BUSINESS
By Stephen Manes and Stephen Manes,New York Times News Service | February 3, 1997
THE MAGIC PRICE of $1,000 for a personal computer is one that has until recently been breached mostly with fine print reading "monitor extra." Now that new models complete with screens are available for under a grand, what do you sacrifice?With the $999 Packard Bell C115A, the answer is right before your eyes: picture quality. The "14-inch" model 1010 monitor delivers images measuring about 13 diagonal inches.It has an extremely coarse "dot-pitch" of 0.39 millimeters in an era when 0.28 is typical, lacks a coating to eliminate the many reflections of its highly curved screen and can muster only a flickery maximum refresh rate of 60 hertz at the 800-by-600 resolution that is set until you change it.Fuzziness, graininess and various forms of distortion add up to a veritable eyestrain machine.
BUSINESS
By Rory J. O'Connor and Rory J. O'Connor,Knight-Ridder News Service | April 13, 1992
SAN JOSE, Calif. -- Attention, shoppers: There's some unusual merchandise moving onto store shelves alongside television sets, power tools and children's clothes -- Apple computers.In the latest move by computer manufacturers to take their wares to where people shop, Cupertino, Calif.-based Apple Computer Inc. has announced a deal with Sears to let the retail giant sell several models of Macintosh computers.Apple's Macintoshes will initially sell in 70 Sears stores that have Office Center outlets.
ENTERTAINMENT
By David Einstein and David Einstein,SAN FRANCISCO CHRONICLE | August 31, 1998
I've been thinking about getting an Apple iMac, but I'm worried I won't be able to get a printer that will work with it because it has only a USB port. Is anybody coming out with a USB printer soon? And what about other peripherals, such as mice and Zip drives?All major printer-makers will have USB models within the next few months that will work with any computer that has a USB port. Also, companies are starting to sell cables to convert a standard parallel-port printer to USB. In fact, Hewlett-Packard already has announced USB cables for its DeskJet 670C and 690C printers, and Epson has announced one for its Stylus 600.USB-compatible mice are available from market leaders Microsoft and Logitech.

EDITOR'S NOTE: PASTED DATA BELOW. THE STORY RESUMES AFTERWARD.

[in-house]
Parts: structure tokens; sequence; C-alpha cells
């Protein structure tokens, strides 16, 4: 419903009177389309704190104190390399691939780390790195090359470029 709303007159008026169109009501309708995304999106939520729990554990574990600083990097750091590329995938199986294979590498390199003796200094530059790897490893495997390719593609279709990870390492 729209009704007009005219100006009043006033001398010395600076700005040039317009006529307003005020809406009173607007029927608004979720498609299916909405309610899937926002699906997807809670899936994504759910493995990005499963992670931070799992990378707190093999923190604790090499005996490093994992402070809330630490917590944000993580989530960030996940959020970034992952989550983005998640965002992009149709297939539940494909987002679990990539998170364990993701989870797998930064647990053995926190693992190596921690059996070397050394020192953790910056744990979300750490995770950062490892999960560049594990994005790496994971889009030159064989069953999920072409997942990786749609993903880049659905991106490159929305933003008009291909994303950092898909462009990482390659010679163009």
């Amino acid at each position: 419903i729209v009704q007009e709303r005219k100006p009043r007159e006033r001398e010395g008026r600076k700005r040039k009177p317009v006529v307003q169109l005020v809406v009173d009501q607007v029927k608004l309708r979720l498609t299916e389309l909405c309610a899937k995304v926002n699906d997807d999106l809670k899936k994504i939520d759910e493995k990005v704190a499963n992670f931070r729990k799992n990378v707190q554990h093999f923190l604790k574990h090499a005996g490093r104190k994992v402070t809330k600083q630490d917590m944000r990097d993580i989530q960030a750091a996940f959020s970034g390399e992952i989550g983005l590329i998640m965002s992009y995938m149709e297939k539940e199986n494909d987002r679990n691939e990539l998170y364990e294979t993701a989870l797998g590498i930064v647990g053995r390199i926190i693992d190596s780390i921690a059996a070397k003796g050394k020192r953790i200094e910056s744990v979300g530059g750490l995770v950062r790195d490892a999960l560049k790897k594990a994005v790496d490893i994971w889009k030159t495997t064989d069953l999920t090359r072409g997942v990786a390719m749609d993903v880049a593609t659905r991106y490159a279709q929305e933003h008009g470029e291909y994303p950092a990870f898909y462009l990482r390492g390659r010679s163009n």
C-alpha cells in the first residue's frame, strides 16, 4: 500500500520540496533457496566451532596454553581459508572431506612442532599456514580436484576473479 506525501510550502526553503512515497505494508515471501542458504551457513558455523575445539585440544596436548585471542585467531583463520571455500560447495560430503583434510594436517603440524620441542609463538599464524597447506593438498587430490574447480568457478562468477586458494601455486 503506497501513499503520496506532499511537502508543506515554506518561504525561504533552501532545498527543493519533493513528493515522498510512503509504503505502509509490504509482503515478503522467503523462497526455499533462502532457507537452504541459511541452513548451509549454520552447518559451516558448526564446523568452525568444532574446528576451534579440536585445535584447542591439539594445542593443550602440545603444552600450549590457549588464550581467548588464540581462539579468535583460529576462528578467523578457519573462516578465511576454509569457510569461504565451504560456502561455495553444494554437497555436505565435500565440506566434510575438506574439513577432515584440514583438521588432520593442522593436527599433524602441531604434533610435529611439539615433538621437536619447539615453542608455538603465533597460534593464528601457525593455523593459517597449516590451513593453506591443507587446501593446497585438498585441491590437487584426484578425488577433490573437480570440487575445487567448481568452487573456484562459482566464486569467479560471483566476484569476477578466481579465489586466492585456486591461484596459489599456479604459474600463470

ENTERTAINMENT
By David Einstein and David Einstein,SAN FRANCISCO CHRONICLE | August 31, 1998
I've been thinking about getting an Apple iMac, but I'm worried I won't be able to get a printer that will work with it because it has only a USB port. Is anybody coming out with a USB printer soon? And what about other peripherals, such as mice and Zip drives?All major printer-makers will have USB models within the next few months that will work with any computer that has a USB port. Also, companies are starting to sell cables to convert a standard parallel-port printer to USB. In fact, Hewlett-Packard already has announced USB cables for its DeskJet 670C and 690C printers, and Epson has announced one for its Stylus 600.USB-compatible mice are available from market leaders Microsoft and Logitech.
BUSINESS
By BLOOMBERG NEWS | December 27, 1997
TOKYO -- NEC Corp., Japan's largest computer seller, will lend $300 million to Packard Bell NEC Inc. and boost its stake in the United States' second largest computer seller to 49 percent by converting preferred shares to common shares.The loan is necessary to support Sacramento, Calif.-based Packard Bell NEC, which has seen its business hurt by falling prices of home computers, said Seijiro Yokoyama, an NEC vice president, adding that the U.S. company needs to cultivate the corporate market.
BUSINESS
By KNIGHT-RIDDER NEWS SERVICE | March 13, 1997
ORLANDO, Fla. -- Chris Shipman of Orlando treated herself to a new computer in January. She brought it home, fired up her America Online program and wandered in cyberspace for the first time.It was all pretty thrilling for the first 30 days. That is, until Shipman got her first AOL bill in March -- for more than $600.Worse yet, the money had been deducted directly from her checking account."I was stunned," said Shipman, 32, a waitress at Walt Disney World's Polynesian hotel. "I was shaking.
BUSINESS
By Stephen Manes and Stephen Manes,New York Times News Service | February 3, 1997